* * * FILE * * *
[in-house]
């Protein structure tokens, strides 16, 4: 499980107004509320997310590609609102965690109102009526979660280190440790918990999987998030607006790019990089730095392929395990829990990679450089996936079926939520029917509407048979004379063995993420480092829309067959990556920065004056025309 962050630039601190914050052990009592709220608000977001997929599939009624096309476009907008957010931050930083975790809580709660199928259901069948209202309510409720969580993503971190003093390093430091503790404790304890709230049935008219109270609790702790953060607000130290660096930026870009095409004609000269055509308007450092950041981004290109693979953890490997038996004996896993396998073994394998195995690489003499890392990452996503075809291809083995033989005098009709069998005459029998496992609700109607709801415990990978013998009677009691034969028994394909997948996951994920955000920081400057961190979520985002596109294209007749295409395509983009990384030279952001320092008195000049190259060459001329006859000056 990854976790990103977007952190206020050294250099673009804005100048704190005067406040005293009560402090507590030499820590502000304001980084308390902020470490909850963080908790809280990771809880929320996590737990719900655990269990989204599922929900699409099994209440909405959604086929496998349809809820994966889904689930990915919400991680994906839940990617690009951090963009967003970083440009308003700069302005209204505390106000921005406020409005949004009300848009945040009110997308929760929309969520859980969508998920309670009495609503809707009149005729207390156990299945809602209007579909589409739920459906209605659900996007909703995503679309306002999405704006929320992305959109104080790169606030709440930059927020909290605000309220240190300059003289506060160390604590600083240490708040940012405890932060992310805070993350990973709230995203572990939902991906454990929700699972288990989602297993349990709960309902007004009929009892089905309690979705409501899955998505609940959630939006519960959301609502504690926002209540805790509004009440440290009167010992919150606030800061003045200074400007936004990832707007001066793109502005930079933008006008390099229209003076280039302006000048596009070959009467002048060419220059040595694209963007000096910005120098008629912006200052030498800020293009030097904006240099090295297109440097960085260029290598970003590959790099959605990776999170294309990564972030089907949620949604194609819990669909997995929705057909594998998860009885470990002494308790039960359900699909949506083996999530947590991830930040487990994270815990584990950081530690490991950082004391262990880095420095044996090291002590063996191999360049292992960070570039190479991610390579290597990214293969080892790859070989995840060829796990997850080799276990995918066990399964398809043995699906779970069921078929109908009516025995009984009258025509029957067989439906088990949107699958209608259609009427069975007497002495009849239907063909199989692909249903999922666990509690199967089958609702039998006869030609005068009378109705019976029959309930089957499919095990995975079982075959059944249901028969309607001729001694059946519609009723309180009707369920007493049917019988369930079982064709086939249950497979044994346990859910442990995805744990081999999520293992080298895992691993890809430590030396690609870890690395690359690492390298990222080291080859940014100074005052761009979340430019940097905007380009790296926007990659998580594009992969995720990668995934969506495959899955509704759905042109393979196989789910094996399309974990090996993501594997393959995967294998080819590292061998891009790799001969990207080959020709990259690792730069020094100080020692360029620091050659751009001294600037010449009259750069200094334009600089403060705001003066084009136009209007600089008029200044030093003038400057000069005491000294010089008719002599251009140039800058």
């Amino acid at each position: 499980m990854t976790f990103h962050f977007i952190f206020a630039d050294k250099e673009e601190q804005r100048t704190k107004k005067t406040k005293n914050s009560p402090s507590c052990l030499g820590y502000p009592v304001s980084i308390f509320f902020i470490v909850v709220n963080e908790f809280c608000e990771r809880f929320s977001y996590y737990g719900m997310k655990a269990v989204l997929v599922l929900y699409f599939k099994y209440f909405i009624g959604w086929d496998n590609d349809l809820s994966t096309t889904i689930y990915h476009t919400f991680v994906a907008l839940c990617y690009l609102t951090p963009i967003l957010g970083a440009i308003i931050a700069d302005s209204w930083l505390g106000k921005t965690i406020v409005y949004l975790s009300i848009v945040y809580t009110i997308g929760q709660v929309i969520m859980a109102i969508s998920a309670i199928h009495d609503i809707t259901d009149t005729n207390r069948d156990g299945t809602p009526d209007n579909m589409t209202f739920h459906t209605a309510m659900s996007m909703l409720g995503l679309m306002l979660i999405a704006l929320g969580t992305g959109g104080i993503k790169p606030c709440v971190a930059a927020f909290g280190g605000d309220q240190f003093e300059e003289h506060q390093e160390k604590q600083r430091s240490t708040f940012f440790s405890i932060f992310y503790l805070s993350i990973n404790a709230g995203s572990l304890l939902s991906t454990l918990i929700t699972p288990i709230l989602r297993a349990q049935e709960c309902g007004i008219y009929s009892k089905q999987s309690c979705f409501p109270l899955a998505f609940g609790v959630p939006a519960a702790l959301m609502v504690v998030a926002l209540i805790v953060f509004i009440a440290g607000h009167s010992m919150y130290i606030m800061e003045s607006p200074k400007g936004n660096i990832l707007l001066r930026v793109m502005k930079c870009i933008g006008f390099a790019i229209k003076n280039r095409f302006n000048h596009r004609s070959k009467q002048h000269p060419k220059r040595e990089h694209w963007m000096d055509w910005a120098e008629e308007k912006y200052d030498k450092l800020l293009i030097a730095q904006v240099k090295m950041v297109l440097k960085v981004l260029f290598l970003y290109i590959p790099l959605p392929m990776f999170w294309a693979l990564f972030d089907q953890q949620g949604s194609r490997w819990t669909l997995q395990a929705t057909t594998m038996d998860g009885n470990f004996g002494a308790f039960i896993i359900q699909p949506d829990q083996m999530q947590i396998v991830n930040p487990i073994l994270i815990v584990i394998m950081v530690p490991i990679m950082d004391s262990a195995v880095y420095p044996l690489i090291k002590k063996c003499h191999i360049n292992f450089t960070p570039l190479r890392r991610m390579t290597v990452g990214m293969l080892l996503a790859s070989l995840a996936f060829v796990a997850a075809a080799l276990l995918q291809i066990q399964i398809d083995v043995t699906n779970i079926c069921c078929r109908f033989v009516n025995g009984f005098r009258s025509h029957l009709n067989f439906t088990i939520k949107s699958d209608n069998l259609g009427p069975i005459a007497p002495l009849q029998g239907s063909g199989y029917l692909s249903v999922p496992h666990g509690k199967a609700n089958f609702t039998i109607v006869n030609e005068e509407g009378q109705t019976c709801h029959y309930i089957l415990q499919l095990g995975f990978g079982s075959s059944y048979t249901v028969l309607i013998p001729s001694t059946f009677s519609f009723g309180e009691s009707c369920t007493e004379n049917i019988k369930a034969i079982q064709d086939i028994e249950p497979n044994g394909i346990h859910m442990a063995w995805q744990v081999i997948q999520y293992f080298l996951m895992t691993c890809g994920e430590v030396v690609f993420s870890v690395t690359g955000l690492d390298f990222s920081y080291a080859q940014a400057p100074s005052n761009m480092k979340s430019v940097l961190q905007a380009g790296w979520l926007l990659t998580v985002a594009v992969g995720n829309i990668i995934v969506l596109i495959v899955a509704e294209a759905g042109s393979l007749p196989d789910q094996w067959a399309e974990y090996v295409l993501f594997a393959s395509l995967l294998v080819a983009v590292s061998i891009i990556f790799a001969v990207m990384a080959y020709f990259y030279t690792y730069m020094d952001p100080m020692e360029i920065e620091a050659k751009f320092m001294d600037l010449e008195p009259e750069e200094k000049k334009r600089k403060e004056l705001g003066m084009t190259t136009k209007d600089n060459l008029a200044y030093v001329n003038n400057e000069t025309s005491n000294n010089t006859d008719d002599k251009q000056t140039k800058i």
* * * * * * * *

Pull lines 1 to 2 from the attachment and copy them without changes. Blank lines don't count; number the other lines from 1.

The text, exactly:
[in-house]
């Protein structure tokens, strides 16, 4: 499980107004509320997310590609609102965690109102009526979660280190440790918990999987998030607006790019990089730095392929395990829990990679450089996936079926939520029917509407048979004379063995993420480092829309067959990556920065004056025309 962050630039601190914050052990009592709220608000977001997929599939009624096309476009907008957010931050930083975790809580709660199928259901069948209202309510409720969580993503971190003093390093430091503790404790304890709230049935008219109270609790702790953060607000130290660096930026870009095409004609000269055509308007450092950041981004290109693979953890490997038996004996896993396998073994394998195995690489003499890392990452996503075809291809083995033989005098009709069998005459029998496992609700109607709801415990990978013998009677009691034969028994394909997948996951994920955000920081400057961190979520985002596109294209007749295409395509983009990384030279952001320092008195000049190259060459001329006859000056 990854976790990103977007952190206020050294250099673009804005100048704190005067406040005293009560402090507590030499820590502000304001980084308390902020470490909850963080908790809280990771809880929320996590737990719900655990269990989204599922929900699409099994209440909405959604086929496998349809809820994966889904689930990915919400991680994906839940990617690009951090963009967003970083440009308003700069302005209204505390106000921005406020409005949004009300848009945040009110997308929760929309969520859980969508998920309670009495609503809707009149005729207390156990299945809602209007579909589409739920459906209605659900996007909703995503679309306002999405704006929320992305959109104080790169606030709440930059927020909290605000309220240190300059003289506060160390604590600083240490708040940012405890932060992310805070993350990973709230995203572990939902991906454990929700699972288990989602297993349990709960309902007004009929009892089905309690979705409501899955998505609940959630939006519960959301609502504690926002209540805790509004009440440290009167010992919150606030800061003045200074400007936004990832707007001066793109502005930079933008006008390099229209003076280039302006000048596009070959009467002048060419220059040595694209963007000096910005120098008629912006200052030498800020293009030097904006240099090295297109440097960085260029290598970003590959790099959605990776999170294309990564972030089907949620949604194609819990669909997995929705057909594998998860009885470990002494308790039960359900699909949506083996999530947590991830930040487990994270815990584990950081530690490991950082004391262990880095420095044996090291002590063996191999360049292992960070570039190479991610390579290597990214293969080892790859070989995840060829796990997850080799276990995918066990399964398809043995699906779970069921078929109908009516025995009984009258025509029957067989439906088990949107699958209608259609009427069975007497002495009849239907063909199989692909249903999922666990509690199967089958609702039998006869030609005068009378109705019976029959309930089957499919095990995975079982075959059944249901028969309607001729001694059946519609009723309180009707369920007493049917019988369930079982064709086939249950497979044994346990859910442990995805744990081999999520293992080298895992691993890809430590030396690609870890690395690359690492390298990222080291080859940014100074005052761009979340430019940097905007380009790296926007990659998580594009992969995720990668995934969506495959899955509704759905042109393979196989789910094996399309974990090996993501594997393959995967294998080819590292061998891009790799001969990207080959020709990259690792730069020094100080020692360029620091050659751009001294600037010449009259750069200094334009600089403060705001003066084009136009209007600089008029200044030093003038400057000069005491000294010089008719002599251009140039800058």